NUM had “in depth” talks with DMR on mining charter

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THE National Union of Mineworkers had “in depth stakeholder engagement” with South Africa’s Department of Mineral Resources (DMR) regarding the impending mining charter redraft, according to a report by Bloomberg News.

Luthando Brukwe, head of transformation at the NUM, told Bloomberg News that in this engagement the union had asked for at least 10% of mining companies to be owned by employees. The NUM also asked that it be mandatory for producers to help employees buy their own home.

However, the principle of once-empowered, always-empowered should not be recognised, the NUM said. This is the notion that credits given to mining companies for certain empowerment transactions be recognised by the DMR in perpetuity even if the black-owned party redeems the investment.

The comments attributed to the NUM are cause for concern to the country’s Chamber of Mines (CoM) which said at its annual general meeting (AGM) last week if had not met with the DMR for two months.

“We have participated in several discussions and provided input with DRM and our raised concerns,” said outgoing CoM president, Mike Teke, at the AGM. “The DMR has not met us for two months and right now we are still waiting for a response,” he said. “Nothing has happened to date.”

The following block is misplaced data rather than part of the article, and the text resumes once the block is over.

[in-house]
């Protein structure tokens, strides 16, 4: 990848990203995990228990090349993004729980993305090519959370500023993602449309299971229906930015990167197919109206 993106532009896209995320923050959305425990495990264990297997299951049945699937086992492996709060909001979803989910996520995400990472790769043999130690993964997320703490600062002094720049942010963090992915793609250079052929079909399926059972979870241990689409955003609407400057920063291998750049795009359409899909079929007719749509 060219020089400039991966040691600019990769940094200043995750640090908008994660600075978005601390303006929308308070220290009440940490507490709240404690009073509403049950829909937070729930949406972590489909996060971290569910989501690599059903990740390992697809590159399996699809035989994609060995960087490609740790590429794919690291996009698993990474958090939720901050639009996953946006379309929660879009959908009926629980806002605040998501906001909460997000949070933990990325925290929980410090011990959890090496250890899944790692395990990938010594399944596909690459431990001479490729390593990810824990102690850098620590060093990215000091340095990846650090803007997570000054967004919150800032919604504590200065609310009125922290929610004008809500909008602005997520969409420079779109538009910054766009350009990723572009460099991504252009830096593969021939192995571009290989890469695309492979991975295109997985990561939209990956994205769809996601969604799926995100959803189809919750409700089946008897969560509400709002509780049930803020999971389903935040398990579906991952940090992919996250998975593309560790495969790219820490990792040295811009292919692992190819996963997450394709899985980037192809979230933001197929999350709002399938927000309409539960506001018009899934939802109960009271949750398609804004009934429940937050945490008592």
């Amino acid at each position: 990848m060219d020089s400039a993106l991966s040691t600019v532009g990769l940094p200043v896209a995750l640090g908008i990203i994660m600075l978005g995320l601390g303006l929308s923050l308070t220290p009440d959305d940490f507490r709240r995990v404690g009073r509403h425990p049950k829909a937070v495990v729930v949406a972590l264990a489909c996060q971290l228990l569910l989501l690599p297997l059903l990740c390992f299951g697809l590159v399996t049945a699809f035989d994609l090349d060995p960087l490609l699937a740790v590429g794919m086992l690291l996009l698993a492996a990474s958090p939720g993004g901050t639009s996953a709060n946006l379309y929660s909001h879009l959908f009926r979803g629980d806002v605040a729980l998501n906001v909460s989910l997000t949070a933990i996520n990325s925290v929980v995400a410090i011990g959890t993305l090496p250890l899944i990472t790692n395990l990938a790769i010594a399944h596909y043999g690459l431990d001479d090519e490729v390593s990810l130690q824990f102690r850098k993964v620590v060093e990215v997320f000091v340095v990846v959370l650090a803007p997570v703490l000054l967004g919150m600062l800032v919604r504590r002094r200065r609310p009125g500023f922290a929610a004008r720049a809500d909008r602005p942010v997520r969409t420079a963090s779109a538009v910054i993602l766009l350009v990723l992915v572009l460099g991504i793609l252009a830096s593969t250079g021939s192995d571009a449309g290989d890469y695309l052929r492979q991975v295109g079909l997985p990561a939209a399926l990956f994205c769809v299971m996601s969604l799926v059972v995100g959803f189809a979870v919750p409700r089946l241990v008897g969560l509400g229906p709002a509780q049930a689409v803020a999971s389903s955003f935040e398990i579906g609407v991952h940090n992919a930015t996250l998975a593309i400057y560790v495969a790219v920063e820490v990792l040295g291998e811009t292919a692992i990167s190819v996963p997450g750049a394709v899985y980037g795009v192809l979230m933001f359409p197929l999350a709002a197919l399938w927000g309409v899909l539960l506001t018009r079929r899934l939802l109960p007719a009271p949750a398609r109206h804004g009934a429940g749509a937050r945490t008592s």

Mines minister, Mosebenzi Zwane, said on May 16 following his budget vote speech in Parliament that the mining charter would be published in “a few weeks’ time”.

“It will empower the people of South Africa,” Zwane is quoted to have said in an article by BusinessLive, adding that the disputed notion of ‘once-empowered, always-empowered’ would also be tackled in the new document.

“We believe that [the once empowered always empowered] principle was a genuine cry,” said Zwane. The way it had been dealt with “… will mean we will stop running to the courts and work together as the people of South Africa”.

A major objection to the new charter is that the South African mining industry would face additional levies and taxes of R2bn to R3bn a year whilst R2bn already contributed by it for human resource development will be diverted into a new tax collection entity.

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